"And this may be the most fundamental reason why more young people are embracing agrarianism: pride in work. Today’s new generation of farmers embraces this pride as readily as the previous one. More than that, they are quietly leading the way to a healthier, stronger and more prosperous global food system."


“'I think people are ready to look at careers and their lives in ways that they didn’t used to,' says the Greenhorns’ founder, 'and that has a lot to do with the economic downturn. It’s a new ballgame. The conditions are ripe right now for people with ambition and who are looking broadly at the world we live in, and agriculture can be a wonderful fit for them.'”


"When Gerrard Winstanley and 14 fellow Diggers declared, in April 1649, that "England is not a Free People, till the Poor that have no Land, have a free allowance to dig and labour the Commons", little could they have known how poignant their message would still be more than 350 years later."


"We've never doubted country's cool quotient, but suddenly everybody else seems to have gotten the memo, from hip designers to famous chefs. So we figured it was high time to salute the people, places, and products redefining rustic today."


"'It’s really just a way to get people who might not normally interact to spend some time together and to show people who didn’t grow up around farmers just how important farms are to this community and what they really do.'"


"'In a sustainable food operation, you're mixing it up. Dollar-to-the-pound, chickens are more profitable than kale or parsnips. Having pigs around also makes a lot of sense—they're garbage disposals, they're incredibly charismatic and they provide a lot of bacon. Get somebody hooked on your bacon and it pays your food bills all winter. And manure—I cannot overemphasize how important manure is. Everyone knows poop is where it's at.'"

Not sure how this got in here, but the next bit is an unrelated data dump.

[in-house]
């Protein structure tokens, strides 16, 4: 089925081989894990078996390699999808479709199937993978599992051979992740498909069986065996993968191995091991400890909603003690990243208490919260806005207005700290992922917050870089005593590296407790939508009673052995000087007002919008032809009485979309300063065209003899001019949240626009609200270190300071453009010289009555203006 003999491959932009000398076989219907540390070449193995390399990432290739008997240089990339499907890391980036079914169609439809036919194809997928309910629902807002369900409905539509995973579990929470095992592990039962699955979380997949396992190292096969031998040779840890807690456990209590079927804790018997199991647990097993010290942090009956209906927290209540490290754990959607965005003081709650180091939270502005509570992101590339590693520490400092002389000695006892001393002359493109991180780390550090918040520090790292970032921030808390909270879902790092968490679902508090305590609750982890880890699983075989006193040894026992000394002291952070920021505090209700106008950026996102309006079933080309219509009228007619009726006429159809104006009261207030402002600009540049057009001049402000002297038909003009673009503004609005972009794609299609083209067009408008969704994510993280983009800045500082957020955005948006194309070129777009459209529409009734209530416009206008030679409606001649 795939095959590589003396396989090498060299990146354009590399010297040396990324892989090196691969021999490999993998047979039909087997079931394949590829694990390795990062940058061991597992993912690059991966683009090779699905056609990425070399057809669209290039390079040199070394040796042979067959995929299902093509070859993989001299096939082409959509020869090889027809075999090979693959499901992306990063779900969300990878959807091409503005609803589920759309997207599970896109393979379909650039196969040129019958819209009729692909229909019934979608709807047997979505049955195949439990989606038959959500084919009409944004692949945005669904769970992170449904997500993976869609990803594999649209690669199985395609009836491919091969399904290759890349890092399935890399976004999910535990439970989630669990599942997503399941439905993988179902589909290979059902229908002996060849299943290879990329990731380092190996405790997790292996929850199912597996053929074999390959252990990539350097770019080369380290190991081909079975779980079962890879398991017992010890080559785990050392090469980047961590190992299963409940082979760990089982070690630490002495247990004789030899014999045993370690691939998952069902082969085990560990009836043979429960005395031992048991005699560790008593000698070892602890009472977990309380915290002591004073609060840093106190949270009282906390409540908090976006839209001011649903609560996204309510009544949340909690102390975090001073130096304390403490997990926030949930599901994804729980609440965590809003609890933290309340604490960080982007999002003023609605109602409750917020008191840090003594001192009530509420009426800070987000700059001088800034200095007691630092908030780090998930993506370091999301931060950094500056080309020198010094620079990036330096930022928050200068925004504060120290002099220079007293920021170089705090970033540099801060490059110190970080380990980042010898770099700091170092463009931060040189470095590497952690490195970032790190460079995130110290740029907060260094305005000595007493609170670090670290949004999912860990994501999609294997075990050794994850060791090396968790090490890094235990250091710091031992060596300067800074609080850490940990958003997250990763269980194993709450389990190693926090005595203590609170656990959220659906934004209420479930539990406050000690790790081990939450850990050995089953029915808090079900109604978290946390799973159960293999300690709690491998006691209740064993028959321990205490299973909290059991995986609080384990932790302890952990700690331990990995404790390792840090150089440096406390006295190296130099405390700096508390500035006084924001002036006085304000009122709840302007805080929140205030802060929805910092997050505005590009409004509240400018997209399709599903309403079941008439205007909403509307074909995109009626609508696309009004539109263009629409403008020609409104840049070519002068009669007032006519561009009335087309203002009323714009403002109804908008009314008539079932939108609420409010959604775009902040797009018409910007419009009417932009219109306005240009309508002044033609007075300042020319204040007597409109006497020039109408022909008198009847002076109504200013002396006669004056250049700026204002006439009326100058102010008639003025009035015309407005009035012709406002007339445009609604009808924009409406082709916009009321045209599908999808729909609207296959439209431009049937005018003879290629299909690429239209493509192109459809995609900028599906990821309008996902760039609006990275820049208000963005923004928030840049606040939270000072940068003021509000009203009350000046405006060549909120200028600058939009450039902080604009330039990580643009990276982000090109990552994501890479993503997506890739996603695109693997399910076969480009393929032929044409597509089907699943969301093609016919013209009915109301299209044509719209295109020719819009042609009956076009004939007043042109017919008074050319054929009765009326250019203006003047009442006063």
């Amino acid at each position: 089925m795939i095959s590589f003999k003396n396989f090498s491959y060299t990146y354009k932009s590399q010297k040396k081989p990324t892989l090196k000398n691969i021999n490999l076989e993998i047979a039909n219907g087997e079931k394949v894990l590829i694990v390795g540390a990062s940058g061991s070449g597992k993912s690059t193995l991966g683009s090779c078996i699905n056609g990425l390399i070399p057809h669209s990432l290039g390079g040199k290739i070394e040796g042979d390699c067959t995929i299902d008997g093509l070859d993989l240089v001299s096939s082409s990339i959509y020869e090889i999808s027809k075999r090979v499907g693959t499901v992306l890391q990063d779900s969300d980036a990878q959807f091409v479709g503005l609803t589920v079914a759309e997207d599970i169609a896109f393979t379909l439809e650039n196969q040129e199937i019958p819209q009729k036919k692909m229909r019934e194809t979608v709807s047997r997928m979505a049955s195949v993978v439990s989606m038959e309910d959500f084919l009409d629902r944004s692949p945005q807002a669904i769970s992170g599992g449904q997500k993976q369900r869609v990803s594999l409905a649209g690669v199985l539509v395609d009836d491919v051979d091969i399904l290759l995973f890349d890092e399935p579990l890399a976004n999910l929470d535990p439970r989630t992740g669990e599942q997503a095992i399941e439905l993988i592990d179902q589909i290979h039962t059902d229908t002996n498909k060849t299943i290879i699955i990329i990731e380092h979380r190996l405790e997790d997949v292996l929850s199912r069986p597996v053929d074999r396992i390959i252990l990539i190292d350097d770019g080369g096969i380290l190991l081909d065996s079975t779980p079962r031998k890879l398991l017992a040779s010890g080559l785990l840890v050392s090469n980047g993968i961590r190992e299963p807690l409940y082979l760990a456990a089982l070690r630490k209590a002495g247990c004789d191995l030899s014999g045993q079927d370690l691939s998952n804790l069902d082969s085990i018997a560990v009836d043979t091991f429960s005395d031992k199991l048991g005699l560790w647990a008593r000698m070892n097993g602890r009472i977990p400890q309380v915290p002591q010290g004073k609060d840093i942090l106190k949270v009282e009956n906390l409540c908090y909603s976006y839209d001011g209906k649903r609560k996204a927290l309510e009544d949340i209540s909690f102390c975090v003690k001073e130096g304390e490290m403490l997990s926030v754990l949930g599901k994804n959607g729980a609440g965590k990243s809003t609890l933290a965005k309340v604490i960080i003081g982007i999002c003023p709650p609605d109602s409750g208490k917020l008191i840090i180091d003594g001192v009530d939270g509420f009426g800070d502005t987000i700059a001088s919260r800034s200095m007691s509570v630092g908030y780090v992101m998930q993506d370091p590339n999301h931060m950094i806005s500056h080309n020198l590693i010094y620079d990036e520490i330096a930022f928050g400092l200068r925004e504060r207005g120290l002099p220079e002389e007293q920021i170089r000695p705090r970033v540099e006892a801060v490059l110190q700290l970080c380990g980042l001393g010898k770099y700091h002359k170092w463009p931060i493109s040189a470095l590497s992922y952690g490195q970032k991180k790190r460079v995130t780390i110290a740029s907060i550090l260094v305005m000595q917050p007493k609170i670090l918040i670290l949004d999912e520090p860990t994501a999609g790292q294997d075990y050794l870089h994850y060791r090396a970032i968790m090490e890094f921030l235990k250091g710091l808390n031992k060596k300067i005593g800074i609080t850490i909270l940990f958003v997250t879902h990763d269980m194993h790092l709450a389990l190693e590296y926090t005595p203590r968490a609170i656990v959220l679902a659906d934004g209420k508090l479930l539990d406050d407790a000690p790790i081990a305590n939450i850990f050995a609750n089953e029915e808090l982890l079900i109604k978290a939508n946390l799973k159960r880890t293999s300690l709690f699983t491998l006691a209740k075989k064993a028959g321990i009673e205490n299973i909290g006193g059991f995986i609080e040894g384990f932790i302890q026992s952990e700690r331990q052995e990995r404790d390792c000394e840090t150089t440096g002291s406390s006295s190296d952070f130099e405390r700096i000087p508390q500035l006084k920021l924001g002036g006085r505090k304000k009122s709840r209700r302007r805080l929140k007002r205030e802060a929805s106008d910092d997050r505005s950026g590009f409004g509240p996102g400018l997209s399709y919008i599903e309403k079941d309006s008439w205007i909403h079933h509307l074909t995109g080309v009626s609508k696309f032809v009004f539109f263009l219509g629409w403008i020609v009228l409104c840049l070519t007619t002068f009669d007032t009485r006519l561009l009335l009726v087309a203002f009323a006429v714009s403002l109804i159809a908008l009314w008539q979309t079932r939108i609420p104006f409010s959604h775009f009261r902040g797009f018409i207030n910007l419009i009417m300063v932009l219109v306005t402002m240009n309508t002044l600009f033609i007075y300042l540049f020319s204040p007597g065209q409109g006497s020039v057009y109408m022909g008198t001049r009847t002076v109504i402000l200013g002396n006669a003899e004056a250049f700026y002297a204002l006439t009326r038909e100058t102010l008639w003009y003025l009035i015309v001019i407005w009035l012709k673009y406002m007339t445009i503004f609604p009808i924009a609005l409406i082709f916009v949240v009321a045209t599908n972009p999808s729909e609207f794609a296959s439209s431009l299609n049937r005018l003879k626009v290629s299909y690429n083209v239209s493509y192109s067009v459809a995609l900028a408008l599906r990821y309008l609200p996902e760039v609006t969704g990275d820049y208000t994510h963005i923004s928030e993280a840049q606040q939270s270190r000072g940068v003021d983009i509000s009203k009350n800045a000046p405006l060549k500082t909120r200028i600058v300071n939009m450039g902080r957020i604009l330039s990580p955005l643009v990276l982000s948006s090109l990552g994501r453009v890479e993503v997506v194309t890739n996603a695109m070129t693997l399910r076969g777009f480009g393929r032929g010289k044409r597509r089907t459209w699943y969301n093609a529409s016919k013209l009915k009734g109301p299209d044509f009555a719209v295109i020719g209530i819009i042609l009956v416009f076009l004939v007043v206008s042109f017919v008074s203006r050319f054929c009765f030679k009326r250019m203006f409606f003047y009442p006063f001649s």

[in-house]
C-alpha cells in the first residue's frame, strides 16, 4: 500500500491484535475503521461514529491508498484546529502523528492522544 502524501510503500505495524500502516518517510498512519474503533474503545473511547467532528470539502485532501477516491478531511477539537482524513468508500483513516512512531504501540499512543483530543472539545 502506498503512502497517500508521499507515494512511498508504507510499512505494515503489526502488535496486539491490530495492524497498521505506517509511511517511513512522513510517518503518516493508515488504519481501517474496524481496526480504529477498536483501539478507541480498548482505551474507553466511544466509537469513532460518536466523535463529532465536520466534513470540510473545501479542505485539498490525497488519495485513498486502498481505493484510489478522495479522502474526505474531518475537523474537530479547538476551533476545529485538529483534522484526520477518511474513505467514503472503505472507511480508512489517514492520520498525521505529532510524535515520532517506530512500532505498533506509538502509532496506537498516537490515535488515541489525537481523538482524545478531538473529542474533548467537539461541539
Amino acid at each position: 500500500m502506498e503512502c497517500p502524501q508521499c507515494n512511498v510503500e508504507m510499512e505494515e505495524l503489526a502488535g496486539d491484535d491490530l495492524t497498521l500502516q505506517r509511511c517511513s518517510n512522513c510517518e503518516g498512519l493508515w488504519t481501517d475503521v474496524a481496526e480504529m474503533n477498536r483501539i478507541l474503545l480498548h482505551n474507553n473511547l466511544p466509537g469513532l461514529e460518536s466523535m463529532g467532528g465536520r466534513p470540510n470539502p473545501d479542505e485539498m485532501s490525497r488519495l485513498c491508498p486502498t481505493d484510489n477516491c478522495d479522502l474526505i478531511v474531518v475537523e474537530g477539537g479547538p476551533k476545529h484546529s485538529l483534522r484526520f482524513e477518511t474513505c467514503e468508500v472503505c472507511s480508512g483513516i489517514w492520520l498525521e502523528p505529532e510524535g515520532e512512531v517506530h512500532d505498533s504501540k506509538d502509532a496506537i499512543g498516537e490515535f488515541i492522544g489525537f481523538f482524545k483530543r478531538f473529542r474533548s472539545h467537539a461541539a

"The average age of the American farmer is 57, and getting older. Who will grow our food when this generation passes on?"


An interview with Severine highlighting the Greenhorns Kickstarter campaign. Join the campaign here: National Campaign for Young Farmers.


Great coverage of our Hudson Valley Greenhorn farmers and mention of the National Young Farmer Coalition.



"Bubbling with health and enthusiasm – our local young farmers are embracing and re-inventing a healthy local food system as a way of taking back control of the world."


An excellent editorial from Capital Press welcoming the Greenhorns: "So, young friends, welcome. We're tickled that you have joined in the most important profession in the world -- growing the food and fiber that feed and clothe us all."


"'When I first heard about Greenhorns, I jumped in and wanted to be part of it,' Briggs said. 'We have power to make things happen, to make changes in our community.'"


Click the link and scroll down to listen to the story "Farming 2.0: Young farmers use sustainable methods and social networks for a new kind of nationwide harvest" and hear Severine and fellow Greenhorn Chandler Briggs talk about what young farmers want.


"'We don't want our food coming from China,' Briggs says. 'We want to know our customers, and we want them to know us.'"


"It's about growing food responsibly, using the Earth sustainably and giving back whenever possible. It truly is a way of life."

"It's tempting to paint a rosy picture, but the obstacles young farmers face must be recognized if they are going to make any headway in creating a new agricultural landscape for America."